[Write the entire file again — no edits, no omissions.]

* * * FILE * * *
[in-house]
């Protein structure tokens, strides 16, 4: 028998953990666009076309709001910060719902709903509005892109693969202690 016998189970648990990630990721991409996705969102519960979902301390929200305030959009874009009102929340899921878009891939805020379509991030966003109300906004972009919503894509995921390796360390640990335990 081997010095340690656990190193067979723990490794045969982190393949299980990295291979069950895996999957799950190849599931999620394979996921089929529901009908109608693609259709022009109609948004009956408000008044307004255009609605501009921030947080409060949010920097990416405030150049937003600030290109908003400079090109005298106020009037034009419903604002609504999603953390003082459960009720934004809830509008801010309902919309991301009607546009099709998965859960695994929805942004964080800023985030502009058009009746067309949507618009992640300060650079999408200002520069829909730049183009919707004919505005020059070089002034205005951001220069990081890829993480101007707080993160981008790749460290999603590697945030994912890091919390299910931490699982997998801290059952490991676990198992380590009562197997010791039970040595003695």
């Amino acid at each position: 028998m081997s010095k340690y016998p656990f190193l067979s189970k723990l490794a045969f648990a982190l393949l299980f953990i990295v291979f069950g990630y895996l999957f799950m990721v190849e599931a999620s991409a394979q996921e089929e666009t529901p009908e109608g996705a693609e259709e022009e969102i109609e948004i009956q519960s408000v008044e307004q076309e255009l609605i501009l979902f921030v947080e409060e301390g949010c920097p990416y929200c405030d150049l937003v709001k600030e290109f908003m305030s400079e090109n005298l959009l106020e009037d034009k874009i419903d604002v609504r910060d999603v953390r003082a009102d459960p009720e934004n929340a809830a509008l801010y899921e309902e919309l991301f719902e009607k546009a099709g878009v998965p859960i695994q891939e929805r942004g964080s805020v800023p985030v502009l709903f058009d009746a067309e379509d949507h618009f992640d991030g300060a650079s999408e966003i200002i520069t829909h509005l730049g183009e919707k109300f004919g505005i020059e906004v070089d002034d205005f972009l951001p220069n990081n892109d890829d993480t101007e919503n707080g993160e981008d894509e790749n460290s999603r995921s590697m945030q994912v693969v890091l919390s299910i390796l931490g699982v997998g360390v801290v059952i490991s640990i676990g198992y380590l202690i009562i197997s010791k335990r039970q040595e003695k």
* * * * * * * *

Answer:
[in-house]
């Protein structure tokens, strides 16, 4: 028998953990666009076309709001910060719902709903509005892109693969202690 016998189970648990990630990721991409996705969102519960979902301390929200305030959009874009009102929340899921878009891939805020379509991030966003109300906004972009919503894509995921390796360390640990335990 081997010095340690656990190193067979723990490794045969982190393949299980990295291979069950895996999957799950190849599931999620394979996921089929529901009908109608693609259709022009109609948004009956408000008044307004255009609605501009921030947080409060949010920097990416405030150049937003600030290109908003400079090109005298106020009037034009419903604002609504999603953390003082459960009720934004809830509008801010309902919309991301009607546009099709998965859960695994929805942004964080800023985030502009058009009746067309949507618009992640300060650079999408200002520069829909730049183009919707004919505005020059070089002034205005951001220069990081890829993480101007707080993160981008790749460290999603590697945030994912890091919390299910931490699982997998801290059952490991676990198992380590009562197997010791039970040595003695």
């Amino acid at each position: 028998m081997s010095k340690y016998p656990f190193l067979s189970k723990l490794a045969f648990a982190l393949l299980f953990i990295v291979f069950g990630y895996l999957f799950m990721v190849e599931a999620s991409a394979q996921e089929e666009t529901p009908e109608g996705a693609e259709e022009e969102i109609e948004i009956q519960s408000v008044e307004q076309e255009l609605i501009l979902f921030v947080e409060e301390g949010c920097p990416y929200c405030d150049l937003v709001k600030e290109f908003m305030s400079e090109n005298l959009l106020e009037d034009k874009i419903d604002v609504r910060d999603v953390r003082a009102d459960p009720e934004n929340a809830a509008l801010y899921e309902e919309l991301f719902e009607k546009a099709g878009v998965p859960i695994q891939e929805r942004g964080s805020v800023p985030v502009l709903f058009d009746a067309e379509d949507h618009f992640d991030g300060a650079s999408e966003i200002i520069t829909h509005l730049g183009e919707k109300f004919g505005i020059e906004v070089d002034d205005f972009l951001p220069n990081n892109d890829d993480t101007e919503n707080g993160e981008d894509e790749n460290s999603r995921s590697m945030q994912v693969v890091l919390s299910i390796l931490g699982v997998g360390v801290v059952i490991s640990i676990g198992y380590l202690i009562i197997s010791k335990r039970q040595e003695k």